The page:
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It's time, once again, to check in on the king of uranium.
For the third quarter, Cameco's (NYSE: CCJ ) revenue clocked in at $694 million, about 5% lower than last year. Adjusted per-share earnings were off 30%, hit by higher costs in the uranium and gold businesses. Cash flow was strong, however, and through the first nine months of the year, has come in 54% higher than in 2008.
Honing in on uranium, higher unit costs continue to be driven by spot market purchases that Cameco is making for trading purposes. I continue to view this activity as a bullish sign. Sales volume was off slightly from last quarter, but customer offtake is very lumpy in this business. Mined production, meanwhile, was up big. Cameco cranked out 5.6 million pounds, compared to 3.8 million last quarter, and is on target for 20 million pounds of production for the full year.
In the very short term, the troubles at BHP Billiton's (NYSE: BHP ) Olympic Dam mine have put some spring in uranium's step. Mine mishaps aside, Cameco is very positive on uranium prices and fundamentals going forward. China's nuclear power output is set to rise six-fold by 2020. India is busily allocating new reactor construction sites to firms like General Electric (NYSE: GE ) and Shaw Group (NYSE: SHAW ) partner Westinghouse.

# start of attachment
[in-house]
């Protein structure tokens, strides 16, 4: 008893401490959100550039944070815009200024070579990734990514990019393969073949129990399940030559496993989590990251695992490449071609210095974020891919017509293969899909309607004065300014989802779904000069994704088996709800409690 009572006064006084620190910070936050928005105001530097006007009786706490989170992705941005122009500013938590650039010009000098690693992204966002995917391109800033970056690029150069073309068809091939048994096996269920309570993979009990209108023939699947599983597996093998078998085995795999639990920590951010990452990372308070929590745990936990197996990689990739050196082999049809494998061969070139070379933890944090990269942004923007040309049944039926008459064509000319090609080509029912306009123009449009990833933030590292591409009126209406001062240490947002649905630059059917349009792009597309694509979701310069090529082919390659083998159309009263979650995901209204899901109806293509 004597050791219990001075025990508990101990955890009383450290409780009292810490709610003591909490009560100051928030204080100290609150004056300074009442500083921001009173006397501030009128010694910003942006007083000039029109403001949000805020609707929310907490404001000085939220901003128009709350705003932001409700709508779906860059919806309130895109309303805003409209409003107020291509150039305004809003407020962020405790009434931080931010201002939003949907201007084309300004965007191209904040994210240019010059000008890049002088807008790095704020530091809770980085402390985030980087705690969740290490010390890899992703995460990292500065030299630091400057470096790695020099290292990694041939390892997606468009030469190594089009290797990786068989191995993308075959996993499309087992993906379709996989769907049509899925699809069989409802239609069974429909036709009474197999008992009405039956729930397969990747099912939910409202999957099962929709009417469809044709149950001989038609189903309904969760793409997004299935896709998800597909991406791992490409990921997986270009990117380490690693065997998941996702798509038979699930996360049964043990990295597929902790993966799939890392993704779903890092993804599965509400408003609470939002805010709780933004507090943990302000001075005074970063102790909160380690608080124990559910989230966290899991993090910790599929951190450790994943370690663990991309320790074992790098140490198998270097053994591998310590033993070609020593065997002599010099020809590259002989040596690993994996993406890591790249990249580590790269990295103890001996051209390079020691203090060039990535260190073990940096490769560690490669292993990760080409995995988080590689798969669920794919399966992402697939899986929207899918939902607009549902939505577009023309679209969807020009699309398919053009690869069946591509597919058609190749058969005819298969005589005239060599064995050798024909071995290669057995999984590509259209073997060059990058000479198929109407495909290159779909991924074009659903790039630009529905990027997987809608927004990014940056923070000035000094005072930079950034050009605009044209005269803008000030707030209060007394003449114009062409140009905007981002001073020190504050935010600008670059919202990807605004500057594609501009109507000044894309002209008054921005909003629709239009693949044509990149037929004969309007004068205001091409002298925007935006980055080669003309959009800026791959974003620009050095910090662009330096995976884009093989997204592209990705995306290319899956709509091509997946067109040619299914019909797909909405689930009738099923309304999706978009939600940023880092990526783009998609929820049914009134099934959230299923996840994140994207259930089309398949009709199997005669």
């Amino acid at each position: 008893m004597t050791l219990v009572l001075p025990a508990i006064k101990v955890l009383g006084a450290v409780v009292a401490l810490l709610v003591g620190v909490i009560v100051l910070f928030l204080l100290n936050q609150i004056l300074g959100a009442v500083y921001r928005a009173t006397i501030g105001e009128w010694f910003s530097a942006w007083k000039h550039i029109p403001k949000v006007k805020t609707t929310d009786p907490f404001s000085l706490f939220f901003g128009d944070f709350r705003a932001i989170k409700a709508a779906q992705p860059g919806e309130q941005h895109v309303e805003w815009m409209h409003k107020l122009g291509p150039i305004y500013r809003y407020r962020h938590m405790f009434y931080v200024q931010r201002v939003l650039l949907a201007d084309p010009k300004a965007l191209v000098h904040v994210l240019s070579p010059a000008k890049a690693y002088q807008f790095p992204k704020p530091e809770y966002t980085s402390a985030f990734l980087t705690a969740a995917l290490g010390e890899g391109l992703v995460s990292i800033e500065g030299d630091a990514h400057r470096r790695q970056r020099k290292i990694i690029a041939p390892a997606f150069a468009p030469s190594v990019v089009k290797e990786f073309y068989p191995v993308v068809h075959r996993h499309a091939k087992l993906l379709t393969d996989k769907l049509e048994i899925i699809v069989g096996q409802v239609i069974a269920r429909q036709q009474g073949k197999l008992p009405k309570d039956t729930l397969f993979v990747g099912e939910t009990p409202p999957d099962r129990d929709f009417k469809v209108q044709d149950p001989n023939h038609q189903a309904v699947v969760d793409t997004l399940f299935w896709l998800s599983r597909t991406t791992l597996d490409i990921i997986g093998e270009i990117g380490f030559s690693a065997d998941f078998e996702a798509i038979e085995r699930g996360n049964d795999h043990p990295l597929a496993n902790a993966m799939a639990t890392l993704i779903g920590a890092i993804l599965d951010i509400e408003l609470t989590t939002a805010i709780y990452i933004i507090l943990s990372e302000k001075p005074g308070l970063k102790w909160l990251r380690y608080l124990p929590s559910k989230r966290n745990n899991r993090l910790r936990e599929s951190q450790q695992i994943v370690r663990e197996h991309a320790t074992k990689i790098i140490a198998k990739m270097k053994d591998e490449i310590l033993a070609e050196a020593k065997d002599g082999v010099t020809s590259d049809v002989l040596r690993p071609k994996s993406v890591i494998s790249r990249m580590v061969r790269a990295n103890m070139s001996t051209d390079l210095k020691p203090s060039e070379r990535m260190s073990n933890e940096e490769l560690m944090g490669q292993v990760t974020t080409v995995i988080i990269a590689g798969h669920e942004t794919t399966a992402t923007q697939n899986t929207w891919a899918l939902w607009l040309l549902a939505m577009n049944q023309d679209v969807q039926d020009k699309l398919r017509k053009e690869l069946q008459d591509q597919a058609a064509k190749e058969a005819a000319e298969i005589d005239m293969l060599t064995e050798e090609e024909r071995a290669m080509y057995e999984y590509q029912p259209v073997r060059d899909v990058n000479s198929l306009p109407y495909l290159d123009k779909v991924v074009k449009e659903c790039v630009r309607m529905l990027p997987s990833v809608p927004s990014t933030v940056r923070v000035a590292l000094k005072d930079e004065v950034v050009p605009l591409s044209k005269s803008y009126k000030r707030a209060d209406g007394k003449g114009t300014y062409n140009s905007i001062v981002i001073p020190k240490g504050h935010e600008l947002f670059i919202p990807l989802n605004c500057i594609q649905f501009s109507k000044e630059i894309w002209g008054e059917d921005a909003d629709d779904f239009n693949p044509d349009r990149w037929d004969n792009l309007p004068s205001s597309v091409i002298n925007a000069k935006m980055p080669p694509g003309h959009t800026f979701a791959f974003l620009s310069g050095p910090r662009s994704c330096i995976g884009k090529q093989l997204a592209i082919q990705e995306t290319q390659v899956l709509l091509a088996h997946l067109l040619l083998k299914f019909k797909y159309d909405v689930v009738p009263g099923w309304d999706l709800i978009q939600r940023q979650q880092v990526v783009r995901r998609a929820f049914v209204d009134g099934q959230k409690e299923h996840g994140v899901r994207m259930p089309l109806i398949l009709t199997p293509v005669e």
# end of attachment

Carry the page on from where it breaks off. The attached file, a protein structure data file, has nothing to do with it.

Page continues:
As with oil, gold, and other asset prices, uranium would of course tend to benefit from ongoing dollar weakness. The company cited analyst estimates of a $50 to $70 long-term contract level, and it agrees with that range.
On the exploration and development front, Cameco has begun confirmation drilling at Kintyre, the Australian asset picked up from Rio Tinto (NYSE: RTP ) last year. The firm is also working to expand the resource at Inkai in Kazakhstan. There are many other exploratory efforts under way, from Niger to Peru, about which you can expect Cameco to keep tight-lipped unless and until there is major news. Cameco has such a deep pipeline that it's not nearly as hard-pressed as, say, Gold Fields (NYSE: GFI ) to turn up new deposits, so it's not going to be throwing a huge amount of cash at grassroots exploration.